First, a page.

FASLock: Functional and Scan Logic Locking

The rapid shrinking of the time-to-market and the increased complexity of developing integrated circuits have forced design houses to rely on untrusted third parties to access various intellectual properties (IPs), perform design integration, and fabricate/package chips. This horizontal shift in the new business model has introduced the risk of IP piracy, tampering, reverse engineering, counterfeiting, and overproduction. Different protection techniques have been introduced to mitigate these problems. Among them, logic locking has emerged as the most promising solution.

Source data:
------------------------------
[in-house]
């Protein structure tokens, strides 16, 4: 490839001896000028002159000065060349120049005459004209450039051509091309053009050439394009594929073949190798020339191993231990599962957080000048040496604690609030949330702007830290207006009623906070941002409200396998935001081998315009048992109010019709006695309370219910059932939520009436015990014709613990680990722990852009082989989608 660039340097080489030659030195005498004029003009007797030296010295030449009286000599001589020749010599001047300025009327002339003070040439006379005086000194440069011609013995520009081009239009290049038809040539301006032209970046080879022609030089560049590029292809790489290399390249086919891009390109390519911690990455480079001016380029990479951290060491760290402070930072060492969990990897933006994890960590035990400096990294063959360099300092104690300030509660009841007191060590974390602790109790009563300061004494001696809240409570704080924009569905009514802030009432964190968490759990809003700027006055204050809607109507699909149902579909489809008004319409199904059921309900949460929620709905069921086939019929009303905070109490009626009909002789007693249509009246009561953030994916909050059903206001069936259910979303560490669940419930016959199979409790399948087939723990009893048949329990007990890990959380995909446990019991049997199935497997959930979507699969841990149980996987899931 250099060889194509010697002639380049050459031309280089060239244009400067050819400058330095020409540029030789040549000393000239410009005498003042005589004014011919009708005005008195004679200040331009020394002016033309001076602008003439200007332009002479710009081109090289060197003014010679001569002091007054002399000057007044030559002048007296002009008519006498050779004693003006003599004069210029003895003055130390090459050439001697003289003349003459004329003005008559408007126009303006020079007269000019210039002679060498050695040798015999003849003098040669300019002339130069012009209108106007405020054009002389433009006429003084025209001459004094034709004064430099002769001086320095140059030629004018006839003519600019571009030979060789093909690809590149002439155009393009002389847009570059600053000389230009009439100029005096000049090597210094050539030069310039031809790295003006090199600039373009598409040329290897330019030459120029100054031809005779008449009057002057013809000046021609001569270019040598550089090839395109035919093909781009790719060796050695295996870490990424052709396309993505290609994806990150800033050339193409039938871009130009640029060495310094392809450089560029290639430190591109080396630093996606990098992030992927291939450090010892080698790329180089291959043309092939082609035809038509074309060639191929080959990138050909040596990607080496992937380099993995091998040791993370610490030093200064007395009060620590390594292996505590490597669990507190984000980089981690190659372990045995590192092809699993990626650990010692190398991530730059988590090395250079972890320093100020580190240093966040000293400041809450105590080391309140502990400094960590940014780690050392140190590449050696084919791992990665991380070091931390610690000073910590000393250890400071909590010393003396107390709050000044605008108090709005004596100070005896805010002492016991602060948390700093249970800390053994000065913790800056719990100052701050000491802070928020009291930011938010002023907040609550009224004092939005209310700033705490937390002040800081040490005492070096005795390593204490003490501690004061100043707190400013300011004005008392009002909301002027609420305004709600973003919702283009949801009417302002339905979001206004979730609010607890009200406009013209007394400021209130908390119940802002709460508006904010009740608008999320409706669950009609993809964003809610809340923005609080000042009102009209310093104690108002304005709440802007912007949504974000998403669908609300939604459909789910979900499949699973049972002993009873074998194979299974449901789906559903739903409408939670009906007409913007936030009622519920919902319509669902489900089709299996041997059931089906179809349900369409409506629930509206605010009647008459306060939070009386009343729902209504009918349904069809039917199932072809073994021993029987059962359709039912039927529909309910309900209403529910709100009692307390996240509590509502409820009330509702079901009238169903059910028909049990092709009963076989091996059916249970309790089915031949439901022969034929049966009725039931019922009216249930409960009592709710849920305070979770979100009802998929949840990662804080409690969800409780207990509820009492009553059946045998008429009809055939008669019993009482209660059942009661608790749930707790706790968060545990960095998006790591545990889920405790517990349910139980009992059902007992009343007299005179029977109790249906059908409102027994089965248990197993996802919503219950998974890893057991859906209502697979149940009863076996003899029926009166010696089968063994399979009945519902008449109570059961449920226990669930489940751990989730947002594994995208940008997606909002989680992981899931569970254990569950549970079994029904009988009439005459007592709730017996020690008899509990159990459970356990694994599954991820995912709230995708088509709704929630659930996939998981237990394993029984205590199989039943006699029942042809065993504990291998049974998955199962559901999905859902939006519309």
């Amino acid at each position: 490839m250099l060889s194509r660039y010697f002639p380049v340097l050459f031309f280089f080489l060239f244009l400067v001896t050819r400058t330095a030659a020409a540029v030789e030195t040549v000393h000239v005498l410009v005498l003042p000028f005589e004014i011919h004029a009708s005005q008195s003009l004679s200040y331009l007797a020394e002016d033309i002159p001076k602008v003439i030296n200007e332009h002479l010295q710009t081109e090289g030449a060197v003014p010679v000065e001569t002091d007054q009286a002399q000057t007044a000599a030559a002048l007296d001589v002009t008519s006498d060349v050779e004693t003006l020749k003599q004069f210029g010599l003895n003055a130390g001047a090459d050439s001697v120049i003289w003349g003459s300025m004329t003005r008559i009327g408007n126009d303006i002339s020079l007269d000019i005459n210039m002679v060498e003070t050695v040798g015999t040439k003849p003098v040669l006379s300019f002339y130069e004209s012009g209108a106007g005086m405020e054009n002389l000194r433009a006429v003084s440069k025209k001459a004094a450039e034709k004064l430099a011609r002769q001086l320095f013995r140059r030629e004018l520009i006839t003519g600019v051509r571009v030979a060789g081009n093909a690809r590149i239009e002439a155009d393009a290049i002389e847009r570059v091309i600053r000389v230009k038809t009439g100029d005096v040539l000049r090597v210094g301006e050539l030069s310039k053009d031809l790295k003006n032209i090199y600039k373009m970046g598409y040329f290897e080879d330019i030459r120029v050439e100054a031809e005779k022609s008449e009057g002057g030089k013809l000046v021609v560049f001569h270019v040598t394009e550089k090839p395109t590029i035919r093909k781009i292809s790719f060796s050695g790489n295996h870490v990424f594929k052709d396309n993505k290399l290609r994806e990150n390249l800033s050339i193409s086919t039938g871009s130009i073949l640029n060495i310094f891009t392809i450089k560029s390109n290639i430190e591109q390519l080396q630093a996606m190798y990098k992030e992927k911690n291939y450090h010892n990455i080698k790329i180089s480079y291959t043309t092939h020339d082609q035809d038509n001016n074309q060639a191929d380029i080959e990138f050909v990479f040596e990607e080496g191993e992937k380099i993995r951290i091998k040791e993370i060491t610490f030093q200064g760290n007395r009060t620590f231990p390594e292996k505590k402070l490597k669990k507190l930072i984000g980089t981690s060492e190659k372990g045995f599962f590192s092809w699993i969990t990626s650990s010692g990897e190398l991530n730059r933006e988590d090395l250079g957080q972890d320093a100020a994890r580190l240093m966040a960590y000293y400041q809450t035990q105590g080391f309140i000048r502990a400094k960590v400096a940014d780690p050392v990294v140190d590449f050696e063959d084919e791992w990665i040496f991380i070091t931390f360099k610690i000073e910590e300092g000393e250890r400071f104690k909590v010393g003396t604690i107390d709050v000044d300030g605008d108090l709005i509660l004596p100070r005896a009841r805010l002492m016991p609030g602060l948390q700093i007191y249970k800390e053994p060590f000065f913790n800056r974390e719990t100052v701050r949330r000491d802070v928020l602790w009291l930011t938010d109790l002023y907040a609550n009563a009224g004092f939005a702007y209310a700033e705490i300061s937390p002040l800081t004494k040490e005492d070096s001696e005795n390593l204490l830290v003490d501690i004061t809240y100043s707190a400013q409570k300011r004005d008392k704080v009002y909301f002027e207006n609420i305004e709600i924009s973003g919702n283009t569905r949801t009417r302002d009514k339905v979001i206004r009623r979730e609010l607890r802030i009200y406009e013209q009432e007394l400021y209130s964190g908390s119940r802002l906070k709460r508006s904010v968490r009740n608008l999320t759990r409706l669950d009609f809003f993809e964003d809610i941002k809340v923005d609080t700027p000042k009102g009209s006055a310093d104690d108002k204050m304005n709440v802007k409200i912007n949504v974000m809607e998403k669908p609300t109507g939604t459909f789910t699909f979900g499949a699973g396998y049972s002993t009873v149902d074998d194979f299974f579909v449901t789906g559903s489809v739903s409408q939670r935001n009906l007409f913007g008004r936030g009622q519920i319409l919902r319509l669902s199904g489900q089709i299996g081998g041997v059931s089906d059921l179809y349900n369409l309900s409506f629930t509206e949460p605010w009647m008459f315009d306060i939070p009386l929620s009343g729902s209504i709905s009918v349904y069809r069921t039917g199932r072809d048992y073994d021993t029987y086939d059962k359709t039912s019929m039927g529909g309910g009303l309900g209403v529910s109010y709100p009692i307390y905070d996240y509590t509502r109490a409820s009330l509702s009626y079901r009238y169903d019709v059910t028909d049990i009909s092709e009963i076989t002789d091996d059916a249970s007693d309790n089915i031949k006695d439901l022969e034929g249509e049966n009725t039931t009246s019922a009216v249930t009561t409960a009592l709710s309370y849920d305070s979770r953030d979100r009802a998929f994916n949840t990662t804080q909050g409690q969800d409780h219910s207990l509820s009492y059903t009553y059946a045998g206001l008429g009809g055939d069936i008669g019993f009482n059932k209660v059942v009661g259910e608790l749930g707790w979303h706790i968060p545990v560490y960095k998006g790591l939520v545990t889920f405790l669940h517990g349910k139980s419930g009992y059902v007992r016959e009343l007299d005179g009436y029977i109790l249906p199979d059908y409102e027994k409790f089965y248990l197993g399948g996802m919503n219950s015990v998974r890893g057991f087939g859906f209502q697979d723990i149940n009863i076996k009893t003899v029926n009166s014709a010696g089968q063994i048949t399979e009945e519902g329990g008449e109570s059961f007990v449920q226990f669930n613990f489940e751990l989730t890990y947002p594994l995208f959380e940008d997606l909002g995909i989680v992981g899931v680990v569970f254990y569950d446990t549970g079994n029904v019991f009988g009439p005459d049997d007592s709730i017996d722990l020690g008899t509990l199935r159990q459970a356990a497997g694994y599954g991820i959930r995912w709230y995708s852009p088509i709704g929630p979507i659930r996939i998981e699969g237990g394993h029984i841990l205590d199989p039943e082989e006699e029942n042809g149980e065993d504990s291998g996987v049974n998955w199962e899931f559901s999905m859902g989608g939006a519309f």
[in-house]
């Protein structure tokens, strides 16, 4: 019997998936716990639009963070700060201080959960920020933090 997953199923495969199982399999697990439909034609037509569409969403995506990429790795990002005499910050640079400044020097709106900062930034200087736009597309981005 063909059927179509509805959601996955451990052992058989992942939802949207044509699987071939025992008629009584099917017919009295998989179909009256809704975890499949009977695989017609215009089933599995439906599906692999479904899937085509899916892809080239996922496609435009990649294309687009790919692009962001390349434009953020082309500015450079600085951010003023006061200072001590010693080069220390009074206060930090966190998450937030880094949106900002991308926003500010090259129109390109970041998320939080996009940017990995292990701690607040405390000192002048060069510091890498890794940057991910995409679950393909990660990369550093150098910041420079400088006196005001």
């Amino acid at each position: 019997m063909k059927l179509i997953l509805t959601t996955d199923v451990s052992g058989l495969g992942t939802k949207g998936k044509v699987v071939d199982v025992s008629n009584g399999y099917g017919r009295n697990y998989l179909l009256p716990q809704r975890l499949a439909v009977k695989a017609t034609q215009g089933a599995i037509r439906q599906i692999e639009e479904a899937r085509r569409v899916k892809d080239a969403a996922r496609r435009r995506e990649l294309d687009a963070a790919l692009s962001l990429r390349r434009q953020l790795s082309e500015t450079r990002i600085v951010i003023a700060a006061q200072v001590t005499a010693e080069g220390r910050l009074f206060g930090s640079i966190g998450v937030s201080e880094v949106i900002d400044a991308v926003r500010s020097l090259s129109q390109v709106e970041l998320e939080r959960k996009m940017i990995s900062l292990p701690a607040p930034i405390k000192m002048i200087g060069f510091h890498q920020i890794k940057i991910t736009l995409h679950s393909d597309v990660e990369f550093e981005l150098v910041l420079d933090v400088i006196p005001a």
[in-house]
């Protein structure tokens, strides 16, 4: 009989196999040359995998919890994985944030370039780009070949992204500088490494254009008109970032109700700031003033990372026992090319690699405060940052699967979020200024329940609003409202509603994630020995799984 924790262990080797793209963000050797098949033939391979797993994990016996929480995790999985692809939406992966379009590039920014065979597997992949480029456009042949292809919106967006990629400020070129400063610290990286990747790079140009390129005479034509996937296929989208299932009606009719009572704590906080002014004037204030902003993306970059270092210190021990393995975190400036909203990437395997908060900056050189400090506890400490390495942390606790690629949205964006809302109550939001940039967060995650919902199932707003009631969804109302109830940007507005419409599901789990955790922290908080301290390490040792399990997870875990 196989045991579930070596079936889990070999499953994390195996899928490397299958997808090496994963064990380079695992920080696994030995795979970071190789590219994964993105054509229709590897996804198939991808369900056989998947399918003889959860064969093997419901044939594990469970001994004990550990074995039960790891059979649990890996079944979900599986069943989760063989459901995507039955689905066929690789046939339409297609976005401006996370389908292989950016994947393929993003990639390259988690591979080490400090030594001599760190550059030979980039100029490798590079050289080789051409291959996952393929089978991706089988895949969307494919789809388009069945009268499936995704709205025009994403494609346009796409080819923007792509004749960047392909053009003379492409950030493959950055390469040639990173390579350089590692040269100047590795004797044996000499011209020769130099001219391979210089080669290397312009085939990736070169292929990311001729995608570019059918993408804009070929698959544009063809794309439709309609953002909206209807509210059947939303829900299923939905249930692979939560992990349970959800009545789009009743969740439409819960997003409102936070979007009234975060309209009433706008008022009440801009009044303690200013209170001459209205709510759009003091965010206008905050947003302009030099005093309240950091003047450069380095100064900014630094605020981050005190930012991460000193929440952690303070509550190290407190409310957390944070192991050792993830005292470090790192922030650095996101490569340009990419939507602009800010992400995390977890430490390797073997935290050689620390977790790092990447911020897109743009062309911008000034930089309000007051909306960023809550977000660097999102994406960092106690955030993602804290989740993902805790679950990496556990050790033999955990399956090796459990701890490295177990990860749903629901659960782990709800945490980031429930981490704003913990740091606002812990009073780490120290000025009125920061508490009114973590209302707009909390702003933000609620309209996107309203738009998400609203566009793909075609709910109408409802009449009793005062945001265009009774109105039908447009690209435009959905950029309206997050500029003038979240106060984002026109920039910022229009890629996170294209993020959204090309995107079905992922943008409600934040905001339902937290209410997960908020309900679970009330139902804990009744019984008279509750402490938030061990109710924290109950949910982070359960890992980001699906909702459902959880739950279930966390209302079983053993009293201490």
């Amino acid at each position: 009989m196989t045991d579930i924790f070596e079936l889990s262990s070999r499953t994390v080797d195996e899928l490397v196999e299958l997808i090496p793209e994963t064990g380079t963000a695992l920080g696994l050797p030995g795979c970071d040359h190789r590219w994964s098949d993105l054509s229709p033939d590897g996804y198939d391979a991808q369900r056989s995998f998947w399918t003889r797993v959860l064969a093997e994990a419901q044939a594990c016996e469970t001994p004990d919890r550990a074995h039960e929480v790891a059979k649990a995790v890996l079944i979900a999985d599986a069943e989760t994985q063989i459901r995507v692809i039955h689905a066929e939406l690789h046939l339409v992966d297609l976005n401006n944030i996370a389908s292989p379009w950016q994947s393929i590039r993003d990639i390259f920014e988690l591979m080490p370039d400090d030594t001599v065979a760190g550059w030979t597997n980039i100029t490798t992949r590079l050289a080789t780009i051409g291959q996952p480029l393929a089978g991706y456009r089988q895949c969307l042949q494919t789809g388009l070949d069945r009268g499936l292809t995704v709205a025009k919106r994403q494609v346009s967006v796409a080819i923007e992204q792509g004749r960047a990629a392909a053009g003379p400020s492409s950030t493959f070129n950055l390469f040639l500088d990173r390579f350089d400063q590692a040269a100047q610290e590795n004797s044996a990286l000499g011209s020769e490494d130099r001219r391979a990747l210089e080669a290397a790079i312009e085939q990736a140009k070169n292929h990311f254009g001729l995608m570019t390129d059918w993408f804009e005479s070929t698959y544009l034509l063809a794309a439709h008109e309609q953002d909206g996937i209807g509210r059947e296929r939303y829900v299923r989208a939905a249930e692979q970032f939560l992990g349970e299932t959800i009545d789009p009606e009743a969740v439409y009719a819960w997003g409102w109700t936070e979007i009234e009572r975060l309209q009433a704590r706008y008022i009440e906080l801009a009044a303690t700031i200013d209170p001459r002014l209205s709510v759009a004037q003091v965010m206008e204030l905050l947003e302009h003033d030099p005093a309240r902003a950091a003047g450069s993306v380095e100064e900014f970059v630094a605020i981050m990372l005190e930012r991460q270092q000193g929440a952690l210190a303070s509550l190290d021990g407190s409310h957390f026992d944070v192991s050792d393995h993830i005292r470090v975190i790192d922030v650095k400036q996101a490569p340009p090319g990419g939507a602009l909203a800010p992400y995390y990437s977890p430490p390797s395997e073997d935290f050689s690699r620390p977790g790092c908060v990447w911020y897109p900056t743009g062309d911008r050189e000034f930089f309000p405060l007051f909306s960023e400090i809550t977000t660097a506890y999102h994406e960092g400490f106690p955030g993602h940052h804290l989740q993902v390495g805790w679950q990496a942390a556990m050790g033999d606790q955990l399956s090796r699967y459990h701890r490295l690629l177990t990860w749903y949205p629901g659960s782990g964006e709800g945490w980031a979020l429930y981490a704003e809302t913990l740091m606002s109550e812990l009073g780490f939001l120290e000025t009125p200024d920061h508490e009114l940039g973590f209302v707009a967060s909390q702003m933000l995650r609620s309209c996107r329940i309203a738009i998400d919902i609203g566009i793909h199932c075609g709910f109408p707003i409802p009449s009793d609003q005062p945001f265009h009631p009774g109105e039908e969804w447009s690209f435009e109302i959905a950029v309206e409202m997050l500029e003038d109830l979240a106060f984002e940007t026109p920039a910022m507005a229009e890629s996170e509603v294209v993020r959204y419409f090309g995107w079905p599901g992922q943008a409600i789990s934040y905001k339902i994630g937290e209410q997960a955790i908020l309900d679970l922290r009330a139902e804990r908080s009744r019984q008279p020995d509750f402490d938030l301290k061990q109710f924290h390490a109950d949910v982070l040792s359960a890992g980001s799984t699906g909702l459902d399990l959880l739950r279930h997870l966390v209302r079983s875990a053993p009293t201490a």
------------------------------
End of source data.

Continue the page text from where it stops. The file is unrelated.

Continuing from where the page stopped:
Logic locking is based on adding keys to the design to hide the original functionality and prevent reverse engineering, overproduction, and tampering. The design will be unlocked and functional when the correct key is loaded from the tamper-proof memory. However, it has been shown that boolean satisfiability (SAT)-based attacks, physical attacks, as well as, machine learning attacks can successfully extract the (secret) locking keys since the design is statically locked using the existing solutions. Moreover, most of these techniques are ad-hoc and not-based on mathematical and formal proofs. For example, the existing techniques may consider inserting key gates to result in high output corruptibility. However, it has been shown that maximizing the output corruptibility will increase the chance of SAT-based attacks to retrieve the locking keys. Furthermore, most of these techniques consider locking the functional parts of the design, while debugging and testing infrastructures are remained unprotected, and they can be utilized to make SAT attacks successful, by increasing the design observability. Therefore, it is essential to develop effective and resilient logic locking techniques to simultaneously protect both the functional and testing infrastructures against the aforementioned attacks.